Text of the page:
Otherwise,  the lateral sides of the capsule are within the wake zone,  where velocities relative to the surface are quite low,  and so there is little scrubbing action.  That means heat transfer coefficients “h” are low,  relative to those on the other surfaces.  These lateral sides therefore receive the least heating rates,  far below any of those seen on the heat shield surface.  They could cool by re-radiation,  if the local equilibrium material temperature is low enough to be tolerable for the material. 
The situation for “pointy” shapes at high angle-of-attack is actually rather similar,  as illustrated in Figure 4.  If dead broadside,  there is a stagnation line along the belly.  If otherwise high AOA,  there is a stagnation point near the nose end of the belly,  with near-stagnation conditions along what otherwise would have been the stagnation line along the belly. 

Either way,  it is the crossflow picture that is informative.  While the effective cross section shape varies with AOA,  the basic conditions are otherwise similar,  as illustrated in the figure.  The sonic line delimiting the subsonic region is much closer to the stagnation point or line,  with supersonic flow over much of the windward side.  The resulting heat transfer coefficients are higher than one might otherwise expect,  due to the larger supersonic scrubbing action,  in spite of the lower pressures. 

Figure 4 – Typical Flow Field Characteristics for a “Pointy” Shape at High AOA in Entry Hypersonics

The point at which flow separation typically occurs in turbulent flow is at (or just past) the maximum cross section width,  as shown.  Conditions in the separated wake zone are very low velocity,  with low scrubbing action,  and low heat transfer coefficients. 

If flow were instead laminar,  the separation point would occur somewhat upstream of the location of maximum width.  However,  that would obtain only on very small objects.  Otherwise,  the conditions are pretty much similar to what is pictured in the figure. 

Bear in mind that hypersonic heating is both convective and radiative.  The convective heating varies with velocity cubed,  and dominates the picture at speeds below 10 km/s in air.   Radiative heating comes from the incandescent plasma that is the shocked flow surrounding the object.  This effect varies as velocity to the 6th power,  and dominates the picture above 10 km/s in air.

Even if the atmospheric gas is not Earthly air,  there is not a lot of difference,  qualitatively.   Specific heat ratio and Prandtl number are different,  so the numbers are a little different.  

On the windward side,  there must be some sort of ablative or refractive heat shield material,  in direct contact with a significant mass of structure within the object.  That structure is the heat sink,  into which the heat conducted inward must be deposited.  The whole process is a short transient,  only minutes in duration.  And THAT is why entry heat protection is fundamentally a transient heat-sinking process quite distinct from sustained hypersonic atmospheric flight!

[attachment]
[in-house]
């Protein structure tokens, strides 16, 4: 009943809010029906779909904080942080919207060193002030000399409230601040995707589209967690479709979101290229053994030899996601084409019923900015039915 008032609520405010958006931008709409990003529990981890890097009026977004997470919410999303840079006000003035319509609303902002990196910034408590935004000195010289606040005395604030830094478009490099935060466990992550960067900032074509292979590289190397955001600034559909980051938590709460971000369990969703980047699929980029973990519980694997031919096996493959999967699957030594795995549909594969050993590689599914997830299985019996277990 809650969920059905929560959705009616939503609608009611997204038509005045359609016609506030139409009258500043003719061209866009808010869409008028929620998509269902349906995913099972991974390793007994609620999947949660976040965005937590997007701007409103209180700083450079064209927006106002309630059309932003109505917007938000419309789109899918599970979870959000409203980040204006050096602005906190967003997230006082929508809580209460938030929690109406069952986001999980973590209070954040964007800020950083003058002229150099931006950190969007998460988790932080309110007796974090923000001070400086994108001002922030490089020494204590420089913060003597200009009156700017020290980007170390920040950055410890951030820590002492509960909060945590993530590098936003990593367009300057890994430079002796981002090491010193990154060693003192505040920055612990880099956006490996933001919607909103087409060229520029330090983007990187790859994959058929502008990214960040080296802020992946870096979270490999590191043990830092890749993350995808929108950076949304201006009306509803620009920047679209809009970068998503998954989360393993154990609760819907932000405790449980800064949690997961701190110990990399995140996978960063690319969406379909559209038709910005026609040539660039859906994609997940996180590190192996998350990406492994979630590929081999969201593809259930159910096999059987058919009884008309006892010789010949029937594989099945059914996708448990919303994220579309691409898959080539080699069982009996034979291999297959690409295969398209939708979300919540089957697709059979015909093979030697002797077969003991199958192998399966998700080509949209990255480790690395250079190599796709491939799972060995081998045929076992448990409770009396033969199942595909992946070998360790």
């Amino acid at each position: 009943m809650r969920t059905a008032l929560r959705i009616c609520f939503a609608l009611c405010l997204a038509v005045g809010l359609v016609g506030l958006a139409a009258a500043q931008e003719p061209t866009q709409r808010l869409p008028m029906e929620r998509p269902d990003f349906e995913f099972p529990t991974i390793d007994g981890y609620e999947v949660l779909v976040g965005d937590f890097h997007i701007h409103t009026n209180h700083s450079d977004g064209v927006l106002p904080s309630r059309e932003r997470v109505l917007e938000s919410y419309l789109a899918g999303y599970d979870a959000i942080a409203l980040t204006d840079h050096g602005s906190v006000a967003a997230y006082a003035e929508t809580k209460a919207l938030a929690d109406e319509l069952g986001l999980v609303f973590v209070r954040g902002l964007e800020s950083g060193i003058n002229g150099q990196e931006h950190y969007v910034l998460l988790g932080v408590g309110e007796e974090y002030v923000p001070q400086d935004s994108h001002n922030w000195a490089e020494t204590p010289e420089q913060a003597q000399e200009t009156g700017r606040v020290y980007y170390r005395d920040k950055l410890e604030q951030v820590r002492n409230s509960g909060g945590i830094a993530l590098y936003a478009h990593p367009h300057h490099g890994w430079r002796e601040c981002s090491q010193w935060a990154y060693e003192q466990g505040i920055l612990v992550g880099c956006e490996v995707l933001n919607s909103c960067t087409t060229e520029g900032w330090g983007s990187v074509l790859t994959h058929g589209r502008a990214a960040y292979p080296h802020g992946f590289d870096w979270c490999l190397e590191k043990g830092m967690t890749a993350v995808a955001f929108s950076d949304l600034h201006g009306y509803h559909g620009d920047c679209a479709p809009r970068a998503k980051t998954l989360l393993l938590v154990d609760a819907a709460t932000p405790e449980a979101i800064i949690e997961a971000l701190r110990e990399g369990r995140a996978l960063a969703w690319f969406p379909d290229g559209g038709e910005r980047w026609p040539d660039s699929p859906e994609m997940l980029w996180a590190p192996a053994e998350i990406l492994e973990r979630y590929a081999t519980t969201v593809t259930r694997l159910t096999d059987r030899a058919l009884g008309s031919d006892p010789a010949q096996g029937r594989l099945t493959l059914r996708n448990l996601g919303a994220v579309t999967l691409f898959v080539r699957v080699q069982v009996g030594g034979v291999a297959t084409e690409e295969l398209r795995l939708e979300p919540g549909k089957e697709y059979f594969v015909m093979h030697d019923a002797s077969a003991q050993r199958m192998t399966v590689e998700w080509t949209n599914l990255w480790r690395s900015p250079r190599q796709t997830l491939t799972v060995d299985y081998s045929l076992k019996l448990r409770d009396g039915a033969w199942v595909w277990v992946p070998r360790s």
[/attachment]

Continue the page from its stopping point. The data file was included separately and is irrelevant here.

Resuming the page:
Because of the far lower heating,  the lateral-side heat protection problem is quite different,  as illustrated in Figure 5.  If the entry situation is not too demanding,  and the lateral wall material can survive the high equilibrium temperatures,  then bare metal sides can be used,  as in the old Mercury and Gemini capsules returning from low Earth orbit at about 8 km/s speeds.

If the situation is a little more demanding,  similar to Apollo returning from the moon at just under 11 km/s,  there must be some heat shield ablative or refractory over the structure of the lateral sides.  This is also shown in the figure.  That substructure is the heat sink for the lateral heat shield material. 

This kind of “backshell” construction (whether it needs heat shielding or not) is required in order to protect cargo within that is “delicate”,  in the sense that its temperature may not be allowed to go high enough to re-radiate.  Such is typically in the vicinity of 1000+ F = 811+ K for steels and other alloys.

On the other hand,  the cargo might be “tough”,  in the sense that it can withstand getting hot enough to re-radiate effectively all by itself.  In that case,  there is no need for any backshell at all,  only a windward-side heat shield is required.

For re-radiation to work as the only cooling,  then the material temperature and spectrally-averaged emissivity must be high enough for that re-radiation to effectively balance all of the convective and radiative heat inputs at their peak values,  and to do this at an acceptable material temperature.